Themed Social Media Accounts: Who Should Be Allowed A Platform?

One thing I’ve been wondering, especially recently, is when it’s appropriate to allow people (or groups of people) a social media platform.

Lots of people (especially within the circles I associate with) support the idea of administrators deleting Nazi YouTube/Twitter/Facebook/Instagram/etc. accounts so as to deny them an easy way to propagate their ideas, strengthen their communities, and influence others. This seems permissible (even obligatory?) to me, especially given how many hate crimes, violence, and even deaths have been caused at least in part by white men becoming radicalized through such social media communities.

There are, however, instances where it is less clear what we should do. An example that immediately comes to mind is social media accounts which – either implicitly or explicitly – support starvation and extreme thinness, or “pro-ana” accounts.

It is easy to find reasons why we might not want to allow such accounts: anorexia is potentially life-threatening and we do not want it presented in a glamorous or desirable manner to impressionable young children, nor do we want those already suffering from the disease to find encouragement to “give in” to it. On the other hand, arguments have been made that it is important that those suffering from anorexia have an expressive outlet and community which understands them, and to take this away from them by forcibly deleting pro-ana accounts would harm them in a different way.

This puzzle can be generalized to other sorts of social media communities. Should we allow blogs which romanticize depression and suicide if they also serve as an outlet for such thoughts? Or subReddits for pedophiles, which provide a place for sharing disturbing and objectionable fantasies but also for the non-judgmental exchange of coping mechanisms and helpful therapeutic/psychological treatments?

When it is permissible to forcibly delete themed social media accounts or communities seems like an incredibly difficult and nuanced question. While there are some clear cases of when it is permissible (e.g. pro-Nazi accounts), there are a multitude of cases wherein the verdict is unclear. I wonder if a principled approach to this issue can ever be formulated such that when it is applied we can come to an intuitively correct answer in every scenario. I am doubtful. I think each case will have to be dealt with individually, with factors unique to each situation having to be taken into concern.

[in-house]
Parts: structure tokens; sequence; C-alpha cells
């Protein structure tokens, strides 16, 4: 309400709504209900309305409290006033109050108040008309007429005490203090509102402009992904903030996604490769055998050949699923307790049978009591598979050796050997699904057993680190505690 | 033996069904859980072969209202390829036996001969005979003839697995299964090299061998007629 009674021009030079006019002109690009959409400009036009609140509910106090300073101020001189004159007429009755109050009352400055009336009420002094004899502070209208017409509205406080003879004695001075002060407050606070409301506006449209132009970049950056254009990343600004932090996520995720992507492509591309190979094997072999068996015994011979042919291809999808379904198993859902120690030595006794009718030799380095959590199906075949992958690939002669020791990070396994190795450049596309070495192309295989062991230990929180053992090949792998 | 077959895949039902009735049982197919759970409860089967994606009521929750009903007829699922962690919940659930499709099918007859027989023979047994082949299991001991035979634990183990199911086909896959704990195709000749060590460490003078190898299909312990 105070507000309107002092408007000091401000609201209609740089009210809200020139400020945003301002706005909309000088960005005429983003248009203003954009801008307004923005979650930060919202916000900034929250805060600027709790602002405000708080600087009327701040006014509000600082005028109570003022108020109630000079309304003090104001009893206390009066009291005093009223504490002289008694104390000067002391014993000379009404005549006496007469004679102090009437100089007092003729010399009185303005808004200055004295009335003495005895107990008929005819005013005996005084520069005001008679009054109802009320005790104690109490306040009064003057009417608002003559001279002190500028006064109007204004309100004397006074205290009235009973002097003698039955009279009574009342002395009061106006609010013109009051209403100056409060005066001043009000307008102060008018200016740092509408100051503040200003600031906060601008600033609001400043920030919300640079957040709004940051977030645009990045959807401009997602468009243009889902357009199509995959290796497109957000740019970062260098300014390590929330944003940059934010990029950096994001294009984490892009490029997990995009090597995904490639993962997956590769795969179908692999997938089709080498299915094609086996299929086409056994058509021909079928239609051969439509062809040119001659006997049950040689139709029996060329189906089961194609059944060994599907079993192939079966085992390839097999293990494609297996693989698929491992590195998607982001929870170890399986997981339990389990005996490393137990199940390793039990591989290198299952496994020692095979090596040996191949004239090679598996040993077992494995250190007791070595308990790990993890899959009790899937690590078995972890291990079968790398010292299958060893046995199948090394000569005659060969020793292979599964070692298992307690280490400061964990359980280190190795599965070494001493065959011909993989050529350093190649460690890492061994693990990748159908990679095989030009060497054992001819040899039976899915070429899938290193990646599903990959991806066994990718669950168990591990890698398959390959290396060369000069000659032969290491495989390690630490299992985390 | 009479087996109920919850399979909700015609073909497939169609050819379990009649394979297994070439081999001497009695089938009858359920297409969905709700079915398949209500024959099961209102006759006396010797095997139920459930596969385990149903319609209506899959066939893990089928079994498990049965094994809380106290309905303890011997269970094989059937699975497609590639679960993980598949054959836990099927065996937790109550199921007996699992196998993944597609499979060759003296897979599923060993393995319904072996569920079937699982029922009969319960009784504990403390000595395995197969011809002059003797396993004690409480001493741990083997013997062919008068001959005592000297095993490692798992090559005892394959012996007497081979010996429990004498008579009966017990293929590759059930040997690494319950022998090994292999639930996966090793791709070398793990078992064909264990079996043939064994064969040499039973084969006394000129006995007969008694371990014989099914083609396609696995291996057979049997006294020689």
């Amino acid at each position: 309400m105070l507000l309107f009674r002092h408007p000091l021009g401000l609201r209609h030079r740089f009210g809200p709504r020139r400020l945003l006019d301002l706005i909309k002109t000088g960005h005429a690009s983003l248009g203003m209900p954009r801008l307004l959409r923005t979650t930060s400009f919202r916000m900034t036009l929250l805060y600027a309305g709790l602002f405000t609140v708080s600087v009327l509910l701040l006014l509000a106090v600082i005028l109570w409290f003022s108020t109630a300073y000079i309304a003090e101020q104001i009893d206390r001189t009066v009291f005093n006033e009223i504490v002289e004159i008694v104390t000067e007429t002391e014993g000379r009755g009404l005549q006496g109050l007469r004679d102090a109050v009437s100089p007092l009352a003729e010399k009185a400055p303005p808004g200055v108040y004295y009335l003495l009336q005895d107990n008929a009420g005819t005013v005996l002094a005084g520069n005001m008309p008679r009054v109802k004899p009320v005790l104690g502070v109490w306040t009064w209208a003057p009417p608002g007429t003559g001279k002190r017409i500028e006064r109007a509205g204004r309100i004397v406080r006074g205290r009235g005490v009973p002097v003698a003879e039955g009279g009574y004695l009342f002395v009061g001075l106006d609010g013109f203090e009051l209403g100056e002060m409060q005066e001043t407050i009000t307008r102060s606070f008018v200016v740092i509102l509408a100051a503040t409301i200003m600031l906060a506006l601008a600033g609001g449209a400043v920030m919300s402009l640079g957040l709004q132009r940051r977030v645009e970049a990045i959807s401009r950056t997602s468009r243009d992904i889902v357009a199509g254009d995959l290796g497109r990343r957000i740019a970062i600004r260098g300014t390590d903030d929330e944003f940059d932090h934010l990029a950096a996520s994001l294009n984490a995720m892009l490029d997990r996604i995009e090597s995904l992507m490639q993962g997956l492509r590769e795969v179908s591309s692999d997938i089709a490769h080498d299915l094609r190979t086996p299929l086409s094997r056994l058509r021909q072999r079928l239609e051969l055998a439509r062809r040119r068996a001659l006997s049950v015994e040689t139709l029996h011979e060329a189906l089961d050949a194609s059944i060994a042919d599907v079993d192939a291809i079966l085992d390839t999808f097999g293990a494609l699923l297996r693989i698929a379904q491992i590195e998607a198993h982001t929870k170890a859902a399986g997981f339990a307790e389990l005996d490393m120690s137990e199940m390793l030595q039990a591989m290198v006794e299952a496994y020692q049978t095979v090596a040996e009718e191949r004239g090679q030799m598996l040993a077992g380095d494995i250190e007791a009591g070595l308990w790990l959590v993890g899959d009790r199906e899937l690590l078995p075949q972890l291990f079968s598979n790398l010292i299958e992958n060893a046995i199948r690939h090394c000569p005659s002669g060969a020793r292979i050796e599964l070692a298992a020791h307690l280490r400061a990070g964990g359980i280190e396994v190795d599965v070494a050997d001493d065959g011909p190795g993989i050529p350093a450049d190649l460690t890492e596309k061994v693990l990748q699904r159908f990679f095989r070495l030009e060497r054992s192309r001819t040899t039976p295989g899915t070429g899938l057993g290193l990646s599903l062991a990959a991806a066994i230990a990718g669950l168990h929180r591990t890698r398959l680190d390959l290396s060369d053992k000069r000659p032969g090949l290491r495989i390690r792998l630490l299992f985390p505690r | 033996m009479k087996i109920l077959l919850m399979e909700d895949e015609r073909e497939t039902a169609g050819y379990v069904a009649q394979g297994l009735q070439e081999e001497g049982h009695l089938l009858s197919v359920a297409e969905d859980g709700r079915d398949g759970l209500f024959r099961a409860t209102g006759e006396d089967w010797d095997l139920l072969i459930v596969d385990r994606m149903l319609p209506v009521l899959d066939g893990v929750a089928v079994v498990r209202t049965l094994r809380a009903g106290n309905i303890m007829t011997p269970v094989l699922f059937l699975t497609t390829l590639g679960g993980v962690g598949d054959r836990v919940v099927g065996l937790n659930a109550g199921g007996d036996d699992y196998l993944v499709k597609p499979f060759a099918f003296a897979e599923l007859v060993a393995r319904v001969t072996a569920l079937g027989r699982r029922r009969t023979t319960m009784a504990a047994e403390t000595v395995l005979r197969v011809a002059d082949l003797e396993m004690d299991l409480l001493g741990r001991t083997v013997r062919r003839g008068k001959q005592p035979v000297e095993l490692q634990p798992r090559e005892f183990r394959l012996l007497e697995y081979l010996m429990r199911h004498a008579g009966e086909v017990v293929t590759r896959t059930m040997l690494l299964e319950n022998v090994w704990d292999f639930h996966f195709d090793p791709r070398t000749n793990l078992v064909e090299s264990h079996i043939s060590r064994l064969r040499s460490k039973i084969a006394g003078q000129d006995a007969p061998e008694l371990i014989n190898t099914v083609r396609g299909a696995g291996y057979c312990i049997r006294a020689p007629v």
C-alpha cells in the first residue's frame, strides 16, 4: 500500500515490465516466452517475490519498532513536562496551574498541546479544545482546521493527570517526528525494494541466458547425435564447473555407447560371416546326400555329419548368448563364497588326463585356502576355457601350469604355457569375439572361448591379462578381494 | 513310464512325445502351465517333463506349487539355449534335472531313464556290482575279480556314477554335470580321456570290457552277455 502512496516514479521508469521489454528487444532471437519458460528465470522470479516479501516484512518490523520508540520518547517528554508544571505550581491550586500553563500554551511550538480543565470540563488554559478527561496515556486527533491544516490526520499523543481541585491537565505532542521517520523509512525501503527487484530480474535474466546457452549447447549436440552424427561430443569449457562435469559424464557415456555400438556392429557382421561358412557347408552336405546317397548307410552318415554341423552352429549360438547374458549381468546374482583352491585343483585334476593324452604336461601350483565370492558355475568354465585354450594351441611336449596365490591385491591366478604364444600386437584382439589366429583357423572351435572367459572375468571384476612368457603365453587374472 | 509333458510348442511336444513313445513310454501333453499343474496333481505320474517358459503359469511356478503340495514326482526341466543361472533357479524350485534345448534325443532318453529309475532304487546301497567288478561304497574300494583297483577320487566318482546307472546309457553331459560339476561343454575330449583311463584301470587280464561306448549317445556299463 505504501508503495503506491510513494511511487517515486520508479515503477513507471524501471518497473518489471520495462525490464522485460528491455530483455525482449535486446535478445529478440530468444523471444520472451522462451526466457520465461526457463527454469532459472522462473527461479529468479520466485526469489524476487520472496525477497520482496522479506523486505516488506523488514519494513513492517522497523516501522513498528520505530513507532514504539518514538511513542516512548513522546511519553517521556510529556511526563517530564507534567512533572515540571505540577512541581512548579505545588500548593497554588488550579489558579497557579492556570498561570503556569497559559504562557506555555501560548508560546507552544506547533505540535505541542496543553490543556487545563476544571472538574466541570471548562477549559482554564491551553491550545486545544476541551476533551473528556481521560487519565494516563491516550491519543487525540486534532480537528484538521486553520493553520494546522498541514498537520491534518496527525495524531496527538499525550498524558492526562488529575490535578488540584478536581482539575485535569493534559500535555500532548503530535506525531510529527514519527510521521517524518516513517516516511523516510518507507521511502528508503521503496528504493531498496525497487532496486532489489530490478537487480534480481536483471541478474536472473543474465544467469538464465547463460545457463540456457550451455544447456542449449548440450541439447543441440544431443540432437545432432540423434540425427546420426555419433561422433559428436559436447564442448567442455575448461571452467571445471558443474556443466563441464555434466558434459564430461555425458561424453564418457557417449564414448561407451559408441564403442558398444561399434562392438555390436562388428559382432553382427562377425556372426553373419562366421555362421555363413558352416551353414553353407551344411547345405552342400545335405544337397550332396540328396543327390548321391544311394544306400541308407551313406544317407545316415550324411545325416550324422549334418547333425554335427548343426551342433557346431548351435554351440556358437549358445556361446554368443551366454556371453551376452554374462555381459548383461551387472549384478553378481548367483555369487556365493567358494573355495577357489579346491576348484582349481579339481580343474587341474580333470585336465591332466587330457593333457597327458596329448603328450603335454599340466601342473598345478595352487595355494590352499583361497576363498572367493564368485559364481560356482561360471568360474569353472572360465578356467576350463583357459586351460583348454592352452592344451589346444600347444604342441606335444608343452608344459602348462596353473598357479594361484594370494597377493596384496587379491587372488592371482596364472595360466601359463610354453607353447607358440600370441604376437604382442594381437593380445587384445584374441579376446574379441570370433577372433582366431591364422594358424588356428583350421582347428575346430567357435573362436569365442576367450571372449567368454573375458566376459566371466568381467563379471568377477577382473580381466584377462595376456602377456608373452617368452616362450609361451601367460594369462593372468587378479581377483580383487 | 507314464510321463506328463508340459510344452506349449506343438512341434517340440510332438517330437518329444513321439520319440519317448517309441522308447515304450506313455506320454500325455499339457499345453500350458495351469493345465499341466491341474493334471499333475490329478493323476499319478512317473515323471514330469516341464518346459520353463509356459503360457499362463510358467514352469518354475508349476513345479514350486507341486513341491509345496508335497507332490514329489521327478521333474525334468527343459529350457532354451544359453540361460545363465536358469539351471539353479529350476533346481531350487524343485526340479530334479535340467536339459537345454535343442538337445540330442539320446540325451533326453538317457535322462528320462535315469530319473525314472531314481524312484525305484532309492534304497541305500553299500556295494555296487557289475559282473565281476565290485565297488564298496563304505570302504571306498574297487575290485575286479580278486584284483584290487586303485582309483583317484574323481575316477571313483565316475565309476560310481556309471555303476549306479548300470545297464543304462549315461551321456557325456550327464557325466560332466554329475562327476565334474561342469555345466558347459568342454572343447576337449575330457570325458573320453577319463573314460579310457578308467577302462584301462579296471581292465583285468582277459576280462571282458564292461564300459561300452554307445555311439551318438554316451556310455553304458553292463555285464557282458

One thought on “Themed Social Media Accounts: Who Should Be Allowed A Platform?

  1. “While there are some clear cases of when it is permissible (e.g. pro-Nazi accounts), there are a multitude of cases wherein the verdict is unclear.” The examples you use and categorize either as impermissible (pro-Nazi accounts) or prima facie impermissible (ana, depression, pedophiles) can have their permissibility determined by using freedom of speech “incitement to (imminent) violence” language. Pro-Nazi accounts are bad because they encourage impermissible (up to and including violent and lethal) behavior toward other people. Ana/ depression accounts are permissible because if they encourage violence, it is only violence towards oneself. Pedophilic accounts can be determined to be permissible or impermissible based on whether they seek to support pedophiles in restraining themselves from doing harm to minors, or encourage the sexual objectification of minors. However, this does mean that any pro-Nazi accounts which explicitly state that they mean no harm toward minorities may have to be allowed. There would have to be further arguments that violence towards others is woven into the entire Nazi ideology. I can also imagine being forced to accept a white supremacist account if they took a patronizing tone rather than a violent one. E.g. “Whites are better than all other races, the others are so feeble-minded and worthless, we should all do our best to help them because they are so inferior.” That’s basically what Christian missionaries were doing to first nations back in the day, and we don’t consider that permissible either. I may have started down a rabbit hole here, but they’re good questions to consider.


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